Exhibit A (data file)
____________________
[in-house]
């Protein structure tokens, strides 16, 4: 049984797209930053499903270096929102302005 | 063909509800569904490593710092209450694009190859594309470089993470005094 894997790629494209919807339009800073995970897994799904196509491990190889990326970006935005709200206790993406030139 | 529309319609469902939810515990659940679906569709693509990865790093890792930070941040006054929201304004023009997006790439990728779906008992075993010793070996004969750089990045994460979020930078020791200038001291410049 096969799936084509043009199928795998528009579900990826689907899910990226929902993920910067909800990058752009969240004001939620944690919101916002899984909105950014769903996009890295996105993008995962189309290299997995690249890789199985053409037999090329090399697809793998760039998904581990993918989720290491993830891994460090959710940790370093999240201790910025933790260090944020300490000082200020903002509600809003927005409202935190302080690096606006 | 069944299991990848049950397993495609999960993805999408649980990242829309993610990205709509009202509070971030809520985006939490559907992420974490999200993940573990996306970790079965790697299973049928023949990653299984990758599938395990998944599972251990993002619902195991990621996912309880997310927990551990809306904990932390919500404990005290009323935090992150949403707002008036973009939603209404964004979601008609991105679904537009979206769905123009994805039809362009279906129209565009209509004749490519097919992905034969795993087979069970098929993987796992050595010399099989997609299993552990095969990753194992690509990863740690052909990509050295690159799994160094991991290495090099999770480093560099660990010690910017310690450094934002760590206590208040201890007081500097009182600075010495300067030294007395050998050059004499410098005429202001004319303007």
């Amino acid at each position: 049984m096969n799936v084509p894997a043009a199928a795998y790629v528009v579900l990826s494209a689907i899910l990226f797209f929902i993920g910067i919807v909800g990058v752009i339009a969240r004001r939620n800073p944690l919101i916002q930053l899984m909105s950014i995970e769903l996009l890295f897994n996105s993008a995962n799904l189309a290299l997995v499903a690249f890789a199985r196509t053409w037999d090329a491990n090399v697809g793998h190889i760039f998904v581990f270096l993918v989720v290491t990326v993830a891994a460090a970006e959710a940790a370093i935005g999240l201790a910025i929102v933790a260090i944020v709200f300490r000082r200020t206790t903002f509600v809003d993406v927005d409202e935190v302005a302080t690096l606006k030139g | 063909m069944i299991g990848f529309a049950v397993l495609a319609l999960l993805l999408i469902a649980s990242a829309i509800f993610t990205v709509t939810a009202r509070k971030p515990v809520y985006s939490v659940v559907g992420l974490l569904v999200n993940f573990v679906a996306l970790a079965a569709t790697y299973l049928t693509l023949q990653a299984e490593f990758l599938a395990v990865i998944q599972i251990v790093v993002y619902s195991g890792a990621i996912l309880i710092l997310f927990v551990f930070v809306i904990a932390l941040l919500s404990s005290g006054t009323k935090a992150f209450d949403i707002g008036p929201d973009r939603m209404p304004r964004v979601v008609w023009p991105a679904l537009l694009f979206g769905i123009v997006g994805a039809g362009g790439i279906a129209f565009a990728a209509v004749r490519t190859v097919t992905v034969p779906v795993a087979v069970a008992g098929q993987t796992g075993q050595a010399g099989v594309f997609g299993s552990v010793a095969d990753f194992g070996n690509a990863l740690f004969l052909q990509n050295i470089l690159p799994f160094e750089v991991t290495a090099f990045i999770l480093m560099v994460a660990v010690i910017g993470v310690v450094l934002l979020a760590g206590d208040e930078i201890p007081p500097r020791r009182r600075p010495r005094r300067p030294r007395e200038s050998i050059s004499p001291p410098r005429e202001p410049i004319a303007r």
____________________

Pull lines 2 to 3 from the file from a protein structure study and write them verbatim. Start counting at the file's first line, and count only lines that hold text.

């Protein structure tokens, strides 16, 4: 049984797209930053499903270096929102302005 | 063909509800569904490593710092209450694009190859594309470089993470005094 894997790629494209919807339009800073995970897994799904196509491990190889990326970006935005709200206790993406030139 | 529309319609469902939810515990659940679906569709693509990865790093890792930070941040006054929201304004023009997006790439990728779906008992075993010793070996004969750089990045994460979020930078020791200038001291410049 096969799936084509043009199928795998528009579900990826689907899910990226929902993920910067909800990058752009969240004001939620944690919101916002899984909105950014769903996009890295996105993008995962189309290299997995690249890789199985053409037999090329090399697809793998760039998904581990993918989720290491993830891994460090959710940790370093999240201790910025933790260090944020300490000082200020903002509600809003927005409202935190302080690096606006 | 069944299991990848049950397993495609999960993805999408649980990242829309993610990205709509009202509070971030809520985006939490559907992420974490999200993940573990996306970790079965790697299973049928023949990653299984990758599938395990998944599972251990993002619902195991990621996912309880997310927990551990809306904990932390919500404990005290009323935090992150949403707002008036973009939603209404964004979601008609991105679904537009979206769905123009994805039809362009279906129209565009209509004749490519097919992905034969795993087979069970098929993987796992050595010399099989997609299993552990095969990753194992690509990863740690052909990509050295690159799994160094991991290495090099999770480093560099660990010690910017310690450094934002760590206590208040201890007081500097009182600075010495300067030294007395050998050059004499410098005429202001004319303007």
């Amino acid at each position: 049984m096969n799936v084509p894997a043009a199928a795998y790629v528009v579900l990826s494209a689907i899910l990226f797209f929902i993920g910067i919807v909800g990058v752009i339009a969240r004001r939620n800073p944690l919101i916002q930053l899984m909105s950014i995970e769903l996009l890295f897994n996105s993008a995962n799904l189309a290299l997995v499903a690249f890789a199985r196509t053409w037999d090329a491990n090399v697809g793998h190889i760039f998904v581990f270096l993918v989720v290491t990326v993830a891994a460090a970006e959710a940790a370093i935005g999240l201790a910025i929102v933790a260090i944020v709200f300490r000082r200020t206790t903002f509600v809003d993406v927005d409202e935190v302005a302080t690096l606006k030139g | 063909m069944i299991g990848f529309a049950v397993l495609a319609l999960l993805l999408i469902a649980s990242a829309i509800f993610t990205v709509t939810a009202r509070k971030p515990v809520y985006s939490v659940v559907g992420l974490l569904v999200n993940f573990v679906a996306l970790a079965a569709t790697y299973l049928t693509l023949q990653a299984e490593f990758l599938a395990v990865i998944q599972i251990v790093v993002y619902s195991g890792a990621i996912l309880i710092l997310f927990v551990f930070v809306i904990a932390l941040l919500s404990s005290g006054t009323k935090a992150f209450d949403i707002g008036p929201d973009r939603m209404p304004r964004v979601v008609w023009p991105a679904l537009l694009f979206g769905i123009v997006g994805a039809g362009g790439i279906a129209f565009a990728a209509v004749r490519t190859v097919t992905v034969p779906v795993a087979v069970a008992g098929q993987t796992g075993q050595a010399g099989v594309f997609g299993s552990v010793a095969d990753f194992g070996n690509a990863l740690f004969l052909q990509n050295i470089l690159p799994f160094e750089v991991t290495a090099f990045i999770l480093m560099v994460a660990v010690i910017g993470v310690v450094l934002l979020a760590g206590d208040e930078i201890p007081p500097r020791r009182r600075p010495r005094r300067p030294r007395e200038s050998i050059s004499p001291p410098r005429e202001p410049i004319a303007r």